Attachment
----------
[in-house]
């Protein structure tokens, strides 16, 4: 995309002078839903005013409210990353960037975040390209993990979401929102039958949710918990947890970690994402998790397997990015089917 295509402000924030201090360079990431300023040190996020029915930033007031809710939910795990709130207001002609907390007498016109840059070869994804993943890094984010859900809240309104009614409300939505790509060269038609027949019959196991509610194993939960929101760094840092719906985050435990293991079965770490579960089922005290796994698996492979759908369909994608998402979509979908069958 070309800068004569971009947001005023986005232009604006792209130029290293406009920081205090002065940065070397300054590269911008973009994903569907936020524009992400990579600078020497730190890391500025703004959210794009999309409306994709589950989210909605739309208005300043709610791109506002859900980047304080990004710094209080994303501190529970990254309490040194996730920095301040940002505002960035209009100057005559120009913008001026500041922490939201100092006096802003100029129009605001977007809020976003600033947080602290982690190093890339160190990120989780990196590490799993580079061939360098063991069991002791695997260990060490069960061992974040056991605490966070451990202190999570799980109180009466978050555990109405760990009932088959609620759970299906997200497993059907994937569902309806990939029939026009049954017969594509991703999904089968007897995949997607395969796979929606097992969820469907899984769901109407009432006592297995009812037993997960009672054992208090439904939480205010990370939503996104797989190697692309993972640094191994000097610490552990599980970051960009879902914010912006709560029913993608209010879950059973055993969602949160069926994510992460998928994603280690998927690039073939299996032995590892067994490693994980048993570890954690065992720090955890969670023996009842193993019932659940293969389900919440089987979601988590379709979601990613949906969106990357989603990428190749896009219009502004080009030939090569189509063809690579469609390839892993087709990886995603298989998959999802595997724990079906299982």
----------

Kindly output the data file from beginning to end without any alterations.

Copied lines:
[in-house]
């Protein structure tokens, strides 16, 4: 995309002078839903005013409210990353960037975040390209993990979401929102039958949710918990947890970690994402998790397997990015089917 295509402000924030201090360079990431300023040190996020029915930033007031809710939910795990709130207001002609907390007498016109840059070869994804993943890094984010859900809240309104009614409300939505790509060269038609027949019959196991509610194993939960929101760094840092719906985050435990293991079965770490579960089922005290796994698996492979759908369909994608998402979509979908069958 070309800068004569971009947001005023986005232009604006792209130029290293406009920081205090002065940065070397300054590269911008973009994903569907936020524009992400990579600078020497730190890391500025703004959210794009999309409306994709589950989210909605739309208005300043709610791109506002859900980047304080990004710094209080994303501190529970990254309490040194996730920095301040940002505002960035209009100057005559120009913008001026500041922490939201100092006096802003100029129009605001977007809020976003600033947080602290982690190093890339160190990120989780990196590490799993580079061939360098063991069991002791695997260990060490069960061992974040056991605490966070451990202190999570799980109180009466978050555990109405760990009932088959609620759970299906997200497993059907994937569902309806990939029939026009049954017969594509991703999904089968007897995949997607395969796979929606097992969820469907899984769901109407009432006592297995009812037993997960009672054992208090439904939480205010990370939503996104797989190697692309993972640094191994000097610490552990599980970051960009879902914010912006709560029913993608209010879950059973055993969602949160069926994510992460998928994603280690998927690039073939299996032995590892067994490693994980048993570890954690065992720090955890969670023996009842193993019932659940293969389900919440089987979601988590379709979601990613949906969106990357989603990428190749896009219009502004080009030939090569189509063809690579469609390839892993087709990886995603298989998959999802595997724990079906299982």